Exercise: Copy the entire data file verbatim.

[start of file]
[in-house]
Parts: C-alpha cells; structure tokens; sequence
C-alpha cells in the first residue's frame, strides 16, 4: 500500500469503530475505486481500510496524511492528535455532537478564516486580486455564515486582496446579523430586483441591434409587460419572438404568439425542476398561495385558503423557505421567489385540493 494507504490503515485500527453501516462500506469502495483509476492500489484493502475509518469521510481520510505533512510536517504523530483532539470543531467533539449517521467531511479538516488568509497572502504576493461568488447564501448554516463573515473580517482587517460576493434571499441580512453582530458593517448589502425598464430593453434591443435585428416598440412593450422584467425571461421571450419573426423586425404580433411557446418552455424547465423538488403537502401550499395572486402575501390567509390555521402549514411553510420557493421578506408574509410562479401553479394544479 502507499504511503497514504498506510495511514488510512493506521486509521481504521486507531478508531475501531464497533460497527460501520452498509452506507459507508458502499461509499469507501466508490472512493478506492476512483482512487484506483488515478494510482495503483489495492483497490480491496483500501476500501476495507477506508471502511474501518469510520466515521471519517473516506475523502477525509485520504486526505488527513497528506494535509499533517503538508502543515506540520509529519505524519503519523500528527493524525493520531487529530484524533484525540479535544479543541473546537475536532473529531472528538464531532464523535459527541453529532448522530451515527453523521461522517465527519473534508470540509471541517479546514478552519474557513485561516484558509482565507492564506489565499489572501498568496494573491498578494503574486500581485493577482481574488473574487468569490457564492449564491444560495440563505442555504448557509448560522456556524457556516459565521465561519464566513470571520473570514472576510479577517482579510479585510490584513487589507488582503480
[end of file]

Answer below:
[in-house]
Parts: C-alpha cells; structure tokens; sequence
C-alpha cells in the first residue's frame, strides 16, 4: 500500500469503530475505486481500510496524511492528535455532537478564516486580486455564515486582496446579523430586483441591434409587460419572438404568439425542476398561495385558503423557505421567489385540493 494507504490503515485500527453501516462500506469502495483509476492500489484493502475509518469521510481520510505533512510536517504523530483532539470543531467533539449517521467531511479538516488568509497572502504576493461568488447564501448554516463573515473580517482587517460576493434571499441580512453582530458593517448589502425598464430593453434591443435585428416598440412593450422584467425571461421571450419573426423586425404580433411557446418552455424547465423538488403537502401550499395572486402575501390567509390555521402549514411553510420557493421578506408574509410562479401553479394544479 502507499504511503497514504498506510495511514488510512493506521486509521481504521486507531478508531475501531464497533460497527460501520452498509452506507459507508458502499461509499469507501466508490472512493478506492476512483482512487484506483488515478494510482495503483489495492483497490480491496483500501476500501476495507477506508471502511474501518469510520466515521471519517473516506475523502477525509485520504486526505488527513497528506494535509499533517503538508502543515506540520509529519505524519503519523500528527493524525493520531487529530484524533484525540479535544479543541473546537475536532473529531472528538464531532464523535459527541453529532448522530451515527453523521461522517465527519473534508470540509471541517479546514478552519474557513485561516484558509482565507492564506489565499489572501498568496494573491498578494503574486500581485493577482481574488473574487468569490457564492449564491444560495440563505442555504448557509448560522456556524457556516459565521465561519464566513470571520473570514472576510479577517482579510479585510490584513487589507488582503480